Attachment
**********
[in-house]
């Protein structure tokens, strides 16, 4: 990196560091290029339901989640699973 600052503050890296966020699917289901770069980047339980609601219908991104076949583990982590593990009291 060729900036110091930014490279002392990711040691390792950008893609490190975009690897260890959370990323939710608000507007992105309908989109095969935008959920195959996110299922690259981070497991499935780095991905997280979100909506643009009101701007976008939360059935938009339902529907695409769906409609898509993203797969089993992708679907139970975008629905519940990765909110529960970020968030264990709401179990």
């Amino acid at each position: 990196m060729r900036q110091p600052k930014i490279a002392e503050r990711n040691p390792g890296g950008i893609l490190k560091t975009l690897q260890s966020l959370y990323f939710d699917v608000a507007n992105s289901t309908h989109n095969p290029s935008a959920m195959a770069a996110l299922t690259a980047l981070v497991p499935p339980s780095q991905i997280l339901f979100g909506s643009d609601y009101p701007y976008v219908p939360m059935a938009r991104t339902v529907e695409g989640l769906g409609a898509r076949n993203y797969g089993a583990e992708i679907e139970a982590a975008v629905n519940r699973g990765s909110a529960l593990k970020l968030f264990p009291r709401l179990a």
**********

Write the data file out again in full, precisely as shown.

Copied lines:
[in-house]
């Protein structure tokens, strides 16, 4: 990196560091290029339901989640699973 600052503050890296966020699917289901770069980047339980609601219908991104076949583990982590593990009291 060729900036110091930014490279002392990711040691390792950008893609490190975009690897260890959370990323939710608000507007992105309908989109095969935008959920195959996110299922690259981070497991499935780095991905997280979100909506643009009101701007976008939360059935938009339902529907695409769906409609898509993203797969089993992708679907139970975008629905519940990765909110529960970020968030264990709401179990």
């Amino acid at each position: 990196m060729r900036q110091p600052k930014i490279a002392e503050r990711n040691p390792g890296g950008i893609l490190k560091t975009l690897q260890s966020l959370y990323f939710d699917v608000a507007n992105s289901t309908h989109n095969p290029s935008a959920m195959a770069a996110l299922t690259a980047l981070v497991p499935p339980s780095q991905i997280l339901f979100g909506s643009d609601y009101p701007y976008v219908p939360m059935a938009r991104t339902v529907e695409g989640l769906g409609a898509r076949n993203y797969g089993a583990e992708i679907e139970a982590a975008v629905n519940r699973g990765s909110a529960l593990k970020l968030f264990p009291r709401l179990a």